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many ; but not one of them suggested a vision of a man who had been crucified as an impostor for claiming to be the Messiah risen from the dead, and of the erection of a new Messianic kingdom on its basis. Such as they had would have all tended in the contrary direction. So, likewise, whatever "fixed ideas' they might have possessed, if they produced visions at all, they would have been of the very opposite character to those which this theory presupposes, for fixed ideas are necessarily in the highest degree conservative of the past. As to 'expectancy,' nothing can be more certain than that of a resurrection they had none; for, even if, as ‘S. R.' endeavours to prove, a belief in a resurrection had become a popular tenet (which I greatly doubt), there was nothing in the past history of the Jewish people which would suggest the expectation that God would vindicate the cause of a murdered prophet by raising him from the dead. The only ground on which a strong expectancy of a resurrection could have possessed the disciples would have been the fact that our Lord not only predicted His own death, but His resurrection also. This our Gospels tell us that He did in terms most express and definite; but as this would involve the presence in Him of a superhuman foresight, unbelievers decline to accept their statements on this point as historical. The utmost, therefore, that can be suggested is, that He may have thrown out some vague hopes that God would vindicate His cause after the termination of His earthly life, and that He should live again in it. But vague hopes of this kind could not have produced such a state of expectancy in minds utterly depressed by the events of the Crucifixion, as to cause them to see visions of Him risen from the dead, to mistake them for realities, and on the strength of these delusions to engage in the work of reconstructing the Church on the new basis of a crucified Messiah. It follows, therefore, that neither these nor any other principles, laid down by Dr. Carpenter, afford us the smallest aid in accounting for the unquestionable historic facts which form the foundation on which the Christian Church was erected, and equally impotent are they to explain the subsequent facts of history. If the theory of visions and that which has been invented to supplement it, viz. that the followers of Jesus, in the depth of their credulity, mistook His gradual recovery from the wounds which were inflicted in His crucifixion for a resurrection (how He managed to escape alive out of the hands of His enemies we are not informed, but we must assume that He did so, or the theory collapses), are the true account of the actual facts, then we must assume a number of events to have happened which are as unaccountable as the result of those forces which energise in the moral and spiritual worlds, as the Resurrection itself is unaccountable as the result of those which energise in the material world. All that we get is the substitution of one class of miracles for another, with this additional disadvantage, that the substituted ones, if real, prove that a power which has exerted a mightier influence on mankind for good than the labours of the wisest and the best, rests on zero for its foundation, or, to speak more truly, on the vices of credulity, superstition, and fanaticism, in their most extreme form.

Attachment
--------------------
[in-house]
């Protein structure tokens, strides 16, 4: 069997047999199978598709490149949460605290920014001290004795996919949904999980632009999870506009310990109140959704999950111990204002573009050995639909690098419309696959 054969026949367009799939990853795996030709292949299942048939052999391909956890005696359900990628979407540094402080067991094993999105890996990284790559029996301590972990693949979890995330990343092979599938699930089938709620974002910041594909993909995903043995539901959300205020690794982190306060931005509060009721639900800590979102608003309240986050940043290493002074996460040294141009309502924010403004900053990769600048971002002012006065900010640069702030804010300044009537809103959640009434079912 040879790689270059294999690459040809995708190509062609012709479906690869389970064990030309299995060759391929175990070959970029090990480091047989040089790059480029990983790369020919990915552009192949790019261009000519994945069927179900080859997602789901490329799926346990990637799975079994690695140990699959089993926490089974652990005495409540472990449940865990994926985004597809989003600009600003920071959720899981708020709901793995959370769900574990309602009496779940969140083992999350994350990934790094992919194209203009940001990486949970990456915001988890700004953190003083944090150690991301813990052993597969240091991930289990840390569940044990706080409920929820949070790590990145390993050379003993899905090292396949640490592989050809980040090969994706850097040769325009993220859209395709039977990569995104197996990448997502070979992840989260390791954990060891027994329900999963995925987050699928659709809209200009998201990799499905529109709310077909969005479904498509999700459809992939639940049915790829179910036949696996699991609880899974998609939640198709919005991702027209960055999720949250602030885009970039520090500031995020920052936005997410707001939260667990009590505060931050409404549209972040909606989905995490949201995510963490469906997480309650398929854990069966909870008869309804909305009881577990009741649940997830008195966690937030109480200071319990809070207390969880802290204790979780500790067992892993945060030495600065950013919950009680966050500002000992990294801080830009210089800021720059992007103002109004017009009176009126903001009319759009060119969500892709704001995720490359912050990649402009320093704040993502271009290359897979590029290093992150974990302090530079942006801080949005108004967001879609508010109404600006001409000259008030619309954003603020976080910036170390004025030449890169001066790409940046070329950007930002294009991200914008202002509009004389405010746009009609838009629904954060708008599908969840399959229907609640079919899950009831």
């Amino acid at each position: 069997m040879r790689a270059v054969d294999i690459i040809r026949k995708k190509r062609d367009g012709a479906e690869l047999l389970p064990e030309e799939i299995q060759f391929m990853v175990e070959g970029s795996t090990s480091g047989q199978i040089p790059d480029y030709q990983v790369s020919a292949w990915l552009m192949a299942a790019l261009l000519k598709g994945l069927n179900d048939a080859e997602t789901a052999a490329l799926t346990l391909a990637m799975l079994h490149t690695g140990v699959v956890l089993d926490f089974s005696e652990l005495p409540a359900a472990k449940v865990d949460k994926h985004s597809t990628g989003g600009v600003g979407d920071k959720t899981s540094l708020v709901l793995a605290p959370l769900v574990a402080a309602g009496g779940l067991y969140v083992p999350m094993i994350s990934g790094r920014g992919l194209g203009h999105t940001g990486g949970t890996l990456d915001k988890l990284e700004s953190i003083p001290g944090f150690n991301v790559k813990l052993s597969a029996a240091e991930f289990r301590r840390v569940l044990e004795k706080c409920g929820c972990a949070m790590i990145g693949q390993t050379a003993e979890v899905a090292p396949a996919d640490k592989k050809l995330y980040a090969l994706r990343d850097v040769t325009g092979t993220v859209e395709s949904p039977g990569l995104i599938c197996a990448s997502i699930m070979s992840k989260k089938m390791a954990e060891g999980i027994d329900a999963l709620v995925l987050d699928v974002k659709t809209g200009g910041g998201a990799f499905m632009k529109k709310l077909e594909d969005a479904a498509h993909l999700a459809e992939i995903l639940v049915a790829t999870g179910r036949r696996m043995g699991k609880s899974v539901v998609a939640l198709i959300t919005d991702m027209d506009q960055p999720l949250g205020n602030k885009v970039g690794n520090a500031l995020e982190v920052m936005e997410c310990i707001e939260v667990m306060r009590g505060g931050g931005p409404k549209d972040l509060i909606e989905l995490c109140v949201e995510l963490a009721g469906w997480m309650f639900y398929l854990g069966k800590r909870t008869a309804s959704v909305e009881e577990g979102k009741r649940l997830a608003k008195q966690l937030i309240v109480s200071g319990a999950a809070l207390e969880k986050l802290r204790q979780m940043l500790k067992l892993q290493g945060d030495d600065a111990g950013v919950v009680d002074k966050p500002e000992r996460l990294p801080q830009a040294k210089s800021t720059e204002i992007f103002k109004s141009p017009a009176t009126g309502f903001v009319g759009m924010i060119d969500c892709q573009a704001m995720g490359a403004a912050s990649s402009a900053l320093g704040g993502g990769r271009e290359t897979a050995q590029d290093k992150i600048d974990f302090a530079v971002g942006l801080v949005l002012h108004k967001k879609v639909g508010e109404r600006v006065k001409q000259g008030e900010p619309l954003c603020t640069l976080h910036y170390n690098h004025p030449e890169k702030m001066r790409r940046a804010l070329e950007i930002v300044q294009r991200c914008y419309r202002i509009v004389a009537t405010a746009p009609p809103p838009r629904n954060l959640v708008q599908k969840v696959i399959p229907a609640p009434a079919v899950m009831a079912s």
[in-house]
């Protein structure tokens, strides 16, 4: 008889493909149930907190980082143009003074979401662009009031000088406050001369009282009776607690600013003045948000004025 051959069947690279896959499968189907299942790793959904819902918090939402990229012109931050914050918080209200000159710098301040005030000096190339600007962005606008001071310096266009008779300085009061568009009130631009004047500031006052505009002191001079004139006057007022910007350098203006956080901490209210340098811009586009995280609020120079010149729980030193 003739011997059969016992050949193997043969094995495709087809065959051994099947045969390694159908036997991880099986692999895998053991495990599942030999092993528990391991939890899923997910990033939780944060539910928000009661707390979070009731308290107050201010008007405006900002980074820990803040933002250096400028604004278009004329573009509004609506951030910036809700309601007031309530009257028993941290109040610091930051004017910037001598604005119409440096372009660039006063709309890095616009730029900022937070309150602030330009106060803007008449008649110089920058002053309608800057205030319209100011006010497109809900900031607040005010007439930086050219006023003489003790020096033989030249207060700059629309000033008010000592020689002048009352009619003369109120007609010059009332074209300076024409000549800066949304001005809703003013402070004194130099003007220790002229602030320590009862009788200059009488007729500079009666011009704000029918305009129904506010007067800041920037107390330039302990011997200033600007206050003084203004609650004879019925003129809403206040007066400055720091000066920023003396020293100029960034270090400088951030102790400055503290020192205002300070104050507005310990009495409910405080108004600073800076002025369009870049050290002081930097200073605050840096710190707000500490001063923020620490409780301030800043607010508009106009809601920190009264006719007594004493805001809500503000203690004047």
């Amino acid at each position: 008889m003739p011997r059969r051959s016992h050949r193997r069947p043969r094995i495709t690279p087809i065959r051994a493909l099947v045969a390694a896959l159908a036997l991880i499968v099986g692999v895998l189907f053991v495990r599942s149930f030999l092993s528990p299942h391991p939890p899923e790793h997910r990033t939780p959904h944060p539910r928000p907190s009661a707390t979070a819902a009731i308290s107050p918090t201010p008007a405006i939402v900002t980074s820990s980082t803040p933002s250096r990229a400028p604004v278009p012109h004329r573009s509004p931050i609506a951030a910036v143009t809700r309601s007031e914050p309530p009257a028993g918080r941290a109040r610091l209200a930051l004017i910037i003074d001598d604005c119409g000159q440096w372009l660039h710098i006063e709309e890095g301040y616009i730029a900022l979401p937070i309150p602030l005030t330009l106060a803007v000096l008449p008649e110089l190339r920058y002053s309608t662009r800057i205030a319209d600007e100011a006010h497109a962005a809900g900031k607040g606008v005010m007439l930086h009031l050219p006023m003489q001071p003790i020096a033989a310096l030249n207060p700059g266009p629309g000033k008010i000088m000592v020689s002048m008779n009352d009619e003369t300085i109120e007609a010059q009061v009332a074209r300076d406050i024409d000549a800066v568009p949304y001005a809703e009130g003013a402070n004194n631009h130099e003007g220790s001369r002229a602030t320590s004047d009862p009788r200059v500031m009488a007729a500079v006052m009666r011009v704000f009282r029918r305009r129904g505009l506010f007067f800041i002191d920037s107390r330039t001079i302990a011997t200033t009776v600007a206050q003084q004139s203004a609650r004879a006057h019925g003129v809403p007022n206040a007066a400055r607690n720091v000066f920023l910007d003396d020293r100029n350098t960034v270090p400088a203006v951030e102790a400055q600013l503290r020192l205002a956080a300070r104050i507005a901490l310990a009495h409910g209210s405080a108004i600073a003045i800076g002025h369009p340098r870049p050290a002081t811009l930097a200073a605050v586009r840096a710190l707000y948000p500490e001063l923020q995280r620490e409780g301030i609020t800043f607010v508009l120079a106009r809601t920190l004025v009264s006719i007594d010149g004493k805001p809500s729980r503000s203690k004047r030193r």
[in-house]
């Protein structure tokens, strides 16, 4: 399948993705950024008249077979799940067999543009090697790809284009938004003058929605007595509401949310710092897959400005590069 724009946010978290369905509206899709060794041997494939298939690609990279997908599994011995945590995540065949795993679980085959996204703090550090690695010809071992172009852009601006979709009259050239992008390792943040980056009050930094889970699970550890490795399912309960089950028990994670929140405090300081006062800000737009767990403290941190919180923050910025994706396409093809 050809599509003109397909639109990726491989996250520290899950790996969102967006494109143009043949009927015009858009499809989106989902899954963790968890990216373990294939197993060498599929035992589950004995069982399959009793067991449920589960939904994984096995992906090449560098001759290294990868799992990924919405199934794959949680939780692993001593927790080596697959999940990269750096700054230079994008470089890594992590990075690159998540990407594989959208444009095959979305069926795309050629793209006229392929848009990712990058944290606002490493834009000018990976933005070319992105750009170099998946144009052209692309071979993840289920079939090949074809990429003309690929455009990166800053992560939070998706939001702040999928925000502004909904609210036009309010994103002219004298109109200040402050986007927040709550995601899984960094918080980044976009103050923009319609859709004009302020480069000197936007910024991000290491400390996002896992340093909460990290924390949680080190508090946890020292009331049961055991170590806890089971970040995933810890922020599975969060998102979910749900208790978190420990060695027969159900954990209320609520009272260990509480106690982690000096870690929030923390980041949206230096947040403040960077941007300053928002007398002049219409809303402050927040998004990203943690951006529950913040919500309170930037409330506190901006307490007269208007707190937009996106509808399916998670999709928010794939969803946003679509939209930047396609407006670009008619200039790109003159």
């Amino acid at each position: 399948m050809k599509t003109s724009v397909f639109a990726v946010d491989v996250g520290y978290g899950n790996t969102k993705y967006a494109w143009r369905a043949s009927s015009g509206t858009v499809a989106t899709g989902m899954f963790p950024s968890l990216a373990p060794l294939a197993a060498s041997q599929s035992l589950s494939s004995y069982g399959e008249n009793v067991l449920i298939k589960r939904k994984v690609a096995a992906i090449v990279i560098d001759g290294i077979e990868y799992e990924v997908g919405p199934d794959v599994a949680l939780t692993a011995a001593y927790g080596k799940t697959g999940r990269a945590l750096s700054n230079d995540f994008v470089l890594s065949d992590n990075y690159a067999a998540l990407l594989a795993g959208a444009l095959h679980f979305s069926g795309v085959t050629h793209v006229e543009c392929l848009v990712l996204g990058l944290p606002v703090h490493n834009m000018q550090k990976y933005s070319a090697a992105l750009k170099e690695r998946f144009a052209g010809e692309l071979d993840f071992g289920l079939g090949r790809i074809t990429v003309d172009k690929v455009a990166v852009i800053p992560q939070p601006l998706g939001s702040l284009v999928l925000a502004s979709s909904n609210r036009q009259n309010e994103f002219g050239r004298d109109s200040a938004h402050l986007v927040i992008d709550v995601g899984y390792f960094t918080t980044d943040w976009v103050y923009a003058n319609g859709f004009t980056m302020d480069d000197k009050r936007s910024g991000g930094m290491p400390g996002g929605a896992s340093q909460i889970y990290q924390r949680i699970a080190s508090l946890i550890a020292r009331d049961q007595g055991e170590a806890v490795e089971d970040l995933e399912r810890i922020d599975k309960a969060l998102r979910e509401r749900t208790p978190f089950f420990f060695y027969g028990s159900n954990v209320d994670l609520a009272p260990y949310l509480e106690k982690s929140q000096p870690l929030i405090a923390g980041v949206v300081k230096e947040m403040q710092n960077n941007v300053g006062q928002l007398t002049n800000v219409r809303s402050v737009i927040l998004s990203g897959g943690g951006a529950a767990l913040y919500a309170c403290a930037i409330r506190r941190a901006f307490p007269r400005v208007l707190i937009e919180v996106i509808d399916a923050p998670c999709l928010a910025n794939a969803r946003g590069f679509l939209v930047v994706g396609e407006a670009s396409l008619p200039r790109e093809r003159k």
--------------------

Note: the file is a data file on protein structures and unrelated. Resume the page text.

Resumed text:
The state, therefore, of the case stands thus. The Christian Church has always given an account of its origin, which, if true, forms an explanation of it, and of the events of history, which fully satisfies our reason, i.e., the cause assigned is adequate to the effect. Unbelief, on the other hand, propounds a set of causes which break down, not only when the tests of a sound philosophy are applied to them, but even those of common sense. The alternative is before us. The Resurrection is either a fact or a fiction. If the latter, the theories above referred to are the only solutions which unbelief has to propound of the historic facts. What, then, is the course which reason demands ? Only one answer can fairly be given to accept the adequate cause as the true one, and to reject the inadequate ones as mere creations of the imagination of those who propound them.

ART. III.—THE ICON BASILIKÈ.

1. Tracts on the "Icon Basilikd. By the REV. C. H. R.

WORDSWORTH, D.D., Master of Trinity College, Cam

bridge. (London, 1824, &c.). 2. The Icon Basilike.' 1648 edition. 3. A True Account of the Icon Basilikè.' By Dr. WALKER.

State Tracts, William III.

IT was stated in the article upon the Personal Government of Charles I. which recently appeared in this Review, that the 'enduring importance of this reign’still affords sufficient excuse for the renewed investigation of any portion of it, even though the subject has been already treated by the greatest writers of English history.